Debunking the scare tactics of the No on I-502 campaign in Washington State. Recall that most of these opponents were pot smokers themselves and many of them beneficiaries of the medical marijuana status quo who were using dispensary proceeds to campaign against legalization. Here are ten of the fearmongering predictions that failed to materialize:
- You’d better hope some redneck cop with an attitude about stoners doesn’t pull you over on the way home. Or worse yet, sit there waiting to shoot hippie fish in a barrel as they leave Hempfest, just pulling ’em over as they leave…
As a matter of fact, King County Sheriffs did mount an enhanced DUI patrol for the Seattle Hempfest, beginning on August 16 and running through September 2. They ended up stopping and arresting 292 people for drug and alcohol DUI. The prior year over the same time period, before I-502 passed with its 5ng/mL DUID law, cops nabbed 374 people. Looks like the hippie fish are swimming quite well or the sheriffs are lousy shots.
- …as far as carrying around an ounce of marijuana and not being concerned with arrest? Unless you bought that ounce at a state-licensed store, you’d still get busted.
Nobody in the State of Washington has been arrested for holding less than an ounce of marijuana, even though no state-licensed stores exist yet.
- If you took Emery at his word and happily passed what you believed to be that gloriously legal joint to your buddy — after all, Marc Emery said it was OK! — then you’d get your ass busted for “distribution.”
As far as I am aware, nobody in Washington has been busted for joint-passing distribution. I saw thousands of such distribution crimes happening in the open in full view of police at Hempfest. It may have happened somewhere, but that distribution law existed before I-502.
- If that bag in your pocket contained a crumb over 40 grams — not that unusual for some of us — you could be busted for felony possession.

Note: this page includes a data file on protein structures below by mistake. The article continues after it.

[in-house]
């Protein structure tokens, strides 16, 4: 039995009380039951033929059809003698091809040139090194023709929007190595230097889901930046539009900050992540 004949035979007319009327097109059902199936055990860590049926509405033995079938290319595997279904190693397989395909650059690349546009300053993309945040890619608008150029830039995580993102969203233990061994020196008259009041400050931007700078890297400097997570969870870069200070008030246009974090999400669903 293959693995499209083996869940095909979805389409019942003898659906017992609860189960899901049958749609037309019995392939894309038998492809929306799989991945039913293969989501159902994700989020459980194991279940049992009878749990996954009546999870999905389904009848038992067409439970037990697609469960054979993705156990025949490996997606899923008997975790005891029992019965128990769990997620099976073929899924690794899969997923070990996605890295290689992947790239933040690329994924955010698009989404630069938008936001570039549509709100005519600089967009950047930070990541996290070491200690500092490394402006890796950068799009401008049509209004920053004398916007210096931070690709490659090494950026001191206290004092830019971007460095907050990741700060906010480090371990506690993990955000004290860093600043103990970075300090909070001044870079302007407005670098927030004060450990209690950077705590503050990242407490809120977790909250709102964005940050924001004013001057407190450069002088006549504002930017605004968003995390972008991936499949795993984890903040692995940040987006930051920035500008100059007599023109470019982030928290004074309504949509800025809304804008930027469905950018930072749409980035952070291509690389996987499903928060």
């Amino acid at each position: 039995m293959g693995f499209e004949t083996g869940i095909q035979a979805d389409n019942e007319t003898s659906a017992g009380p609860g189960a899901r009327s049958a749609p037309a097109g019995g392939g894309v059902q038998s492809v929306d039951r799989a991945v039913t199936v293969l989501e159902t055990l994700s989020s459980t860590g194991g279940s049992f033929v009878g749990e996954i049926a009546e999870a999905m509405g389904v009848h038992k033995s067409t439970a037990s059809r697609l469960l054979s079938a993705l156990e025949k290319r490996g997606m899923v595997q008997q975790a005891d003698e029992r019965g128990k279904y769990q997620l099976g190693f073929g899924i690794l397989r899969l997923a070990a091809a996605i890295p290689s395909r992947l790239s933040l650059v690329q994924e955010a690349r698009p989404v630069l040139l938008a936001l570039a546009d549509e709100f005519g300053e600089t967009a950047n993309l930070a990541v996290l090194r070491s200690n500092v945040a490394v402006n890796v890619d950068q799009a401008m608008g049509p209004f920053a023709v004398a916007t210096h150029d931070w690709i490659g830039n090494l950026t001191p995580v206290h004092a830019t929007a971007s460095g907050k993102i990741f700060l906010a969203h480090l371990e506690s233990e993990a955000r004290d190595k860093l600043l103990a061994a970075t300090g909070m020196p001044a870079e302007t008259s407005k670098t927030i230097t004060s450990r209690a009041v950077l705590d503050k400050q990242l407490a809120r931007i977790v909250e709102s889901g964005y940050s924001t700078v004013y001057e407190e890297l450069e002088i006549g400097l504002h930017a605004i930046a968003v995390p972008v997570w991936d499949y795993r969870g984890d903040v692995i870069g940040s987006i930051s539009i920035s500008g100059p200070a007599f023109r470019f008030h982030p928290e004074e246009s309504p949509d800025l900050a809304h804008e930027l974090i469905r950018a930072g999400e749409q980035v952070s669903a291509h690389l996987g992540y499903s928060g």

Since 40 grams was a felony before I-502, that seems irrelevant. What isn’t irrelevant is that I-502 forced cops to re-train their drug dogs to not alert for marijuana, since it is no longer contraband, which has doubtlessly benefited people holding over 40 grams.
- God help you if you accidentally pass the joint to a minor, by the way…
It seems strange that proponents of what they call “true legalization” were defending giving joints to kids; however this, too, seems not to have materialized in any manner greater than it existed before I-502. I’m sure there were plenty of intermingling 14-to-25-year-olds at Hempfest, but I didn’t see any arrests.
- It would take away the rights of individuals to cultivate their own medicine.
Every patient who was cultivating marijuana as medicine before I-502 is still doing so after. Recreational consumers can’t grow their own, but they couldn’t before I-502, either.
- The Feds have made it clear they will intervene if states enact legalization measures. Do we really need more raids and negative attention for cannabis?
The Feds have just recently made it clear that they will not interfere in state legalization measures and it appears that non-interference may carry over to medical marijuana. The Feds are working to undercut mandatory minimum sentencing and anti-drug banking regulations to help the marijuana industry. They only made these moves because of states enacting legalization measures.
- [I-502] Will increase the cost of medicine by 50 percent to 75 percent.
Washington State still has some of the lowest prices for an ounce of quality marijuana in the United States. Estimates of the recreational costs of marijuana exceeding $17 per gram once pot shops in 2014 got a lot of media coverage, but few people actually read the report. That $17 per gram estimate is based on both the processor and the retailer taking a 100 percent (double your money) mark-up. When BOTEC, the firm making the estimates, used the average 31 percent markup found in a liquor store, they came up with an estimated $7.46 per gram, putting the price of an ounce around $210 – about what it costs on the recreational black market in Washington now.
9) I-502 maintains current criminal penalties for adults under 21 while imposing a new zero tolerance DUI law.
Right, people under 21 couldn’t use marijuana before I-502. As for the zero tolerance DUI law under 21, how did all those under-21 tokers manage to drive away from Seattle Hempfest and escape the enhanced DUI patrols, since 82 fewer people were arrested for DUI as we mentioned in point #1?
10) When people understand how states cannot create laws that conflict with federal laws, they will realize that all Washington state will be left with if I-502 passes is the DUIC and the right to possess 1 ounce of Cannabis, 16 ounces of food products or 72 ounces of infused liquids.
“Gosh, is that all?” said recreational cannabis users in 48 other states. Just the legal right to possess cannabis and a per se DUID statute better than eleven other states’? As the feds, faced with a state conflict to federal laws, are helping to enable those laws to function? As fewer people are being arrested for DUID? And as we await next year’s FBI Uniform Crime report to learn how so many fewer Washingtonians got arrested for marijuana possession? Gee, what a terrible outcome we’ve all suffered from not heeding the predictions of No on I-502.